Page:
ronically, Atlantic City's largest casino operator, Caesars Entertainment, had stepped in to try to save the Foxwoods casino project, but the deal did not come together fast enough for the Pennsylvania Gaming Control Board.
In a 6-1 vote, the board denied the latest request by Foxwoods developers to push back the deadline for opening the casino from May 2012 to December 2012. Caesars joined the Foxwoods group in recent weeks in an effort to finance and develop the project after previous plans collapsed, including brief talks with Las Vegas gaming mogul Steve Wynn to take over the casino.
The developers failed to prove they had the financing to build the us$ 275 million project, which would have operated under Caesars Entertainment's Horseshoe brand. The gaming board insisted that the Foxwoods group submit a financing plan and construction designs in time for its meeting today in Harrisburg.
This was the first time the board revoked a gaming license in Pennsylvania's four-year history of casino gambling. Pennsylvania has been a formidable competitor for Atlantic City, costing the resort town billions of dollars in gaming revenue in a battle for customers. Altogether, there are currently 10 casinos operating in Pennsylvania, including the newly opened SugarHouse gaming hall in Philadelphia.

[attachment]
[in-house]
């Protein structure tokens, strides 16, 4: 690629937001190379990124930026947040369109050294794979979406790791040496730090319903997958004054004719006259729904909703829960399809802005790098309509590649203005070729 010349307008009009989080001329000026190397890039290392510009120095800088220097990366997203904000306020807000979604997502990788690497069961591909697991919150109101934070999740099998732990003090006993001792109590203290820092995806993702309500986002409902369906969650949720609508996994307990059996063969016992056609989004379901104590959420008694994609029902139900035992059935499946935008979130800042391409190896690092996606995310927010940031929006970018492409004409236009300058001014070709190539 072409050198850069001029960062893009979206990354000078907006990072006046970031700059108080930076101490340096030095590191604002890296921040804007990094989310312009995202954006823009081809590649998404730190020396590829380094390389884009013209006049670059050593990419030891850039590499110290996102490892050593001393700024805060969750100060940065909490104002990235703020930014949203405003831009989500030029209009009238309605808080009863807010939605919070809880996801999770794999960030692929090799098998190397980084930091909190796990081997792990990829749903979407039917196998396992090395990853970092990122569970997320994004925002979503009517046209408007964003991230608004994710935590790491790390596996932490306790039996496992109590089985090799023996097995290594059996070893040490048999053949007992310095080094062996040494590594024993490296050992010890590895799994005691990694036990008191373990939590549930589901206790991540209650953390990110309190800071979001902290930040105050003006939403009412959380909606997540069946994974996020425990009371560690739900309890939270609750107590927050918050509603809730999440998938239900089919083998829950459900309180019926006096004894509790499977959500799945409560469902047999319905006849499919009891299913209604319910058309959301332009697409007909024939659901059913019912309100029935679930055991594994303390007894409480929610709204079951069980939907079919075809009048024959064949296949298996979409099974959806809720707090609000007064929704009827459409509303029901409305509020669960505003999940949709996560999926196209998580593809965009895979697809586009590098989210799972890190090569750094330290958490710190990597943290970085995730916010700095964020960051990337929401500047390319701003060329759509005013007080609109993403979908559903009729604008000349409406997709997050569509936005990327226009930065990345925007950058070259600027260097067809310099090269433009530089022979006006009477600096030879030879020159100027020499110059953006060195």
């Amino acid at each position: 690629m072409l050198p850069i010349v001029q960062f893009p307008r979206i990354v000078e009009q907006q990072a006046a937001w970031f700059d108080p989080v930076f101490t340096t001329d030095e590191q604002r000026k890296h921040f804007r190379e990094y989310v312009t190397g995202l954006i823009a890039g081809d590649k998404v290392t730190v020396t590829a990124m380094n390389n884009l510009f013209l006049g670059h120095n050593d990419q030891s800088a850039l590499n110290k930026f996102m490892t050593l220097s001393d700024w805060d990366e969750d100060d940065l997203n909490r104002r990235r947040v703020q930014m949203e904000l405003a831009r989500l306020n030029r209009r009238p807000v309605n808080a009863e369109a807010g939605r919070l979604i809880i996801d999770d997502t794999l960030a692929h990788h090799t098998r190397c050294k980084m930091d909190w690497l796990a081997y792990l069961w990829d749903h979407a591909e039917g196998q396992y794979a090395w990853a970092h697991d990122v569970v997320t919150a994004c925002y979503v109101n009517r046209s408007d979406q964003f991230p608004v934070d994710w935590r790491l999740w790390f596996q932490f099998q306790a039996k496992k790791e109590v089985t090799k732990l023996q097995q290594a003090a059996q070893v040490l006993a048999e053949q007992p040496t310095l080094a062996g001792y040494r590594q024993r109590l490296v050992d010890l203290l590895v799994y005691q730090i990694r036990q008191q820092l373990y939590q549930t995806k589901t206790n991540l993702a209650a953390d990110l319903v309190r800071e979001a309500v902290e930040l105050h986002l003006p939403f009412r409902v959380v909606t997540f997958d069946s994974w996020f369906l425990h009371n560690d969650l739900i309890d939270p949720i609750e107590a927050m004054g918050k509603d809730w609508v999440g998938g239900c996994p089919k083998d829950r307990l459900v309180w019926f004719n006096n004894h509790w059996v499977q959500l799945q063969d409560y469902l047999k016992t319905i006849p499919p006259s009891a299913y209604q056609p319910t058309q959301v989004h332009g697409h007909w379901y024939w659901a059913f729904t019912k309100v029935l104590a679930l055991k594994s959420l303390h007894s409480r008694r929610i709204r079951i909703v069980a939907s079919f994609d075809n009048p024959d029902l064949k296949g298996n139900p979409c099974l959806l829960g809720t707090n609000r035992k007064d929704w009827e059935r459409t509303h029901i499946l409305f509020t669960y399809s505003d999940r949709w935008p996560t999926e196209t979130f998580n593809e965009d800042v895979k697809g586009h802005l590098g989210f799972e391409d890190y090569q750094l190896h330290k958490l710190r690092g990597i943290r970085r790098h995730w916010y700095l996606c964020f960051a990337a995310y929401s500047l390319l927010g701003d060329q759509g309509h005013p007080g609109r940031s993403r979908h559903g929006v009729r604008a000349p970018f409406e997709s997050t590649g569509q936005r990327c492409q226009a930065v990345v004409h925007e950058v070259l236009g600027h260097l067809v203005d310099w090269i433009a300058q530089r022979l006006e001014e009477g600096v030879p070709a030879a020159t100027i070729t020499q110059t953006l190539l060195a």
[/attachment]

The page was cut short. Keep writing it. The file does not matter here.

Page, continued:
Foxwoods' demise means that Atlantic City will not have to deal with a second Philadelphia competitor anytime soon. "It's temporarily good news for Atlantic City," said Harvey Perkins, executive vice president of Spectrum Gaming Group, a New Jersey-based casino consulting firm. "It's one less near-term supply addition."
Don Marrandino, president of the four Atlantic City casinos owned by Caesars Entertainment, declined to comment on the gaming board's action. Caesars' corporate office in Las Vegas did not immediately respond to requests for comment.
Caesars has the option of appealing the board's ruling.